David Lennon David Lennon has been a staff writer for

David Lennon is an award-winning columnist and author who has been a staff writer at Newsday since 1991.

He was named one of the top 10 columnists in the country by the Associated Press Sports Editors in 2014 and also took first place in that category for New York State that same year.

Lennon began covering baseball for Newsday as the Yankees' beat writer in 1995, the season the Bombers snapped a 14-year playoff drought by becoming the American League's first wild-card team. Two World Series rings later, Lennon left the Yankees' beat after the 1998 season, bounced between the Bronx and Shea for the next three years, then took over on the Mets for the demise of Bobby Valentine in 2002. He became Newsday's national baseball writer in 2012.

Lennon also is a Hall of Fame voter, a former Chairman of the New York Chapter of the Baseball Writers Association of America and co-author of "The Great New York Sports Debate."
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SARASOTA, Fla.

Buck Showalter, five months later, knew the Zach Britton question was coming. No manager can do what he did last October, during that fateful night at Rogers Centre, and not have his radar up. But even the affable Showalter, one of our favorite guys to chat with, has his boundaries.

You don’t bump against them often. The line materialized Monday when the conversation turned to Britton’s absence from that wild-card game, the 11-inning, 5-2 loss to the Blue Jays. Showalter never has provided an explanation for not using Britton and apparently has no intention of offering one. Period.

“If something works, it’s right,” Showalter said before Monday’s exhibition game against the Yankees. “If something doesn’t work, it’s wrong. Sometimes you make a decision that’s really chancey and you don’t really like, or you pick the right thing and it doesn’t work out. It’s up to other people to engage right or wrong.”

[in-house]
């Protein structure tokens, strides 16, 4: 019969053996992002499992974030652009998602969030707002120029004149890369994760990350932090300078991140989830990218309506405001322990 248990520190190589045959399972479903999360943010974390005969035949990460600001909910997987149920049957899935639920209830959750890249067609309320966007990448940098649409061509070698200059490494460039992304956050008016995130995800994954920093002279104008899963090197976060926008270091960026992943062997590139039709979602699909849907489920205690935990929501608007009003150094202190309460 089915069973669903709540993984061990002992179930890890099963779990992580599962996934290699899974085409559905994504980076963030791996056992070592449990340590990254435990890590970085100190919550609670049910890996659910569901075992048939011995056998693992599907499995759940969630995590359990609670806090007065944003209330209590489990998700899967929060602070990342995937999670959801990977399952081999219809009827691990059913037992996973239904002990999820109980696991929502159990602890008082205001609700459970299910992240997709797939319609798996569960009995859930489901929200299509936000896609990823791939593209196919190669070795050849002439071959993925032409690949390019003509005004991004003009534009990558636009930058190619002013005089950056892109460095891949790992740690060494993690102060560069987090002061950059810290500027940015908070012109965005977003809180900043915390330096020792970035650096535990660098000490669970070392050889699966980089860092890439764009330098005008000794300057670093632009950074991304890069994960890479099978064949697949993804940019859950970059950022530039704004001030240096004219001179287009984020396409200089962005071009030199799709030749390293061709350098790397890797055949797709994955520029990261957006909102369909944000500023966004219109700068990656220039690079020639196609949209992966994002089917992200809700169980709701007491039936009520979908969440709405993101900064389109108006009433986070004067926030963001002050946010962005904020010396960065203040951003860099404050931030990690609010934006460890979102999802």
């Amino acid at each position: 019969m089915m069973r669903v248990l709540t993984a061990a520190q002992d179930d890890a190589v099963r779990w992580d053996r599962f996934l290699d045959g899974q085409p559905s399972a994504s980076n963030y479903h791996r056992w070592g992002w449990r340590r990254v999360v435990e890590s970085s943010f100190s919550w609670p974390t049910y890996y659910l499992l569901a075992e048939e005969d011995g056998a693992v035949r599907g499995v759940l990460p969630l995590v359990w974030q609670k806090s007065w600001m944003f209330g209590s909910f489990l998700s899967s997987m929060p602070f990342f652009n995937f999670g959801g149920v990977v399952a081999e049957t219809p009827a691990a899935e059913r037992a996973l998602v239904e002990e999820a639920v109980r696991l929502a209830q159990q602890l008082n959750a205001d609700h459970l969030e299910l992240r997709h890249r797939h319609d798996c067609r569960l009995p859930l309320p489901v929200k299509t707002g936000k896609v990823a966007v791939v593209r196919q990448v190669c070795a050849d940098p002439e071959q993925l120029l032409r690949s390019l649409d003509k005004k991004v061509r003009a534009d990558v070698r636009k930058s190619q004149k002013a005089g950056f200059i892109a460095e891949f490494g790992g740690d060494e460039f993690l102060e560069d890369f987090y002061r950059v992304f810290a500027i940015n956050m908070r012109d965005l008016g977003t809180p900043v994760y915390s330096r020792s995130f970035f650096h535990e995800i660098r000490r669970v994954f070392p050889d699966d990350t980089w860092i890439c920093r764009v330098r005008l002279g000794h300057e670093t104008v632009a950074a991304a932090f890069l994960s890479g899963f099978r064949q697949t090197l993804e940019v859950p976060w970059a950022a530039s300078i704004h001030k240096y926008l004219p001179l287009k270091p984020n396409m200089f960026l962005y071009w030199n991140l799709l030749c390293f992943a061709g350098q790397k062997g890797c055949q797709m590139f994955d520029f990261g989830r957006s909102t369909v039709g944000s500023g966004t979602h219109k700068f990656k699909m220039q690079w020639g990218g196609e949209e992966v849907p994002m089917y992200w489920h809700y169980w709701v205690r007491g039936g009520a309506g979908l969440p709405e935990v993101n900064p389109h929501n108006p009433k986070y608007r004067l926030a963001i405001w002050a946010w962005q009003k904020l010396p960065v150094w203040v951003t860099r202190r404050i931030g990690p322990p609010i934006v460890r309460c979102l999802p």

That’s more postgame analysis, really, and not a defense of the choice to leave Britton holstered. So we pushed a little more. Was it the correct move to wait on using Britton for a save situation that never happened?

“If you knew how everything was going to turn out in your life, would you have done it differently?” Showalter said. “Of course you would. That’s my answer. Obviously if you knew the results, you would do something differently. We don’t. People want to play the game on computers. I don’t dwell on it.”

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Fair enough. Everyone knows how this one played out. Britton, the 47-for-47 closer with a 0.54 ERA, warmed up three times that night, starting in the eighth inning. But with the score tied 2-2 in the 11th, Showalter stuck with Ubaldo Jimenez, who gave up a pair of singles before Edwin Encarnacion’s walk-off blast.

Showalter, who is regarded as a brilliant in-game tactician, was clobbered by an army of second-guessers who couldn’t fathom why the game’s best relief pitcher wasn’t used in a do-or-die playoff. On the surface, he seemed to cling to the conventional wisdom that a closer shouldn’t be used in a tie game on the road. On Monday, Showalter hinted at other things possibly influencing his judgment, stuff he wouldn’t reveal.

“Britton could have pitched in the fifth inning in Toronto,” Showalter said. “He could have pitched in the sixth, the seventh, the eighth, the ninth, the 10th, the 11th. There’s a lot of factors there. But you’re careful about saying things that reflect some things that you just don’t talk about. And I’m not going to. We’ve moved on.”

The Britton Conspiracy remains the lasting narrative from that wild-card loss, but Showalter successfully navigated his way through six scoreless innings of bullpen use before Jimenez’s failure.

The way the rest of October unfolded made Showalter look even worse. The 2016 postseason featured the rise of the super-reliever, as Andrew Miller showed how a closer-type pitcher could be used in any situation from the fifth inning on to help decide the outcome. His postseason dominance bolstered the contention of those who have argued that a traditional closer’s role is an antiquated notion, like the sacrifice bunt.

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Showalter said he didn’t pay much attention to all that because he had only a passing interest in the playoffs once the Orioles were eliminated. When told we didn’t believe him, he replied, “It’s true. Ask my wife.”

Regardless, he strongly disagrees with the idea that a closer should be deployed at various points of a game during the regular season, too, rather than just be saved for the ninth.

“Of course not,” Showalter said. “It’s not reality. If you try to do that, your guys will be on the DL in April. Anybody that doesn’t believe that, go ahead and try it. I’d love to play against you. You won’t have your bullpen after about a month.

“It’s a trend that happens in the playoffs — no other time of the year. Relief pitchers around here laugh when people try to say that. You can’t run those guys out there that much. Appearances are at an all-time high. So are innings. You can’t do it. It’ll bite you.”

Showalter has one of those super-relievers in Britton, arguably the most lethal bullpen weapon in baseball. Next time, we’d bet the O’s manager doesn’t make the same mistake twice.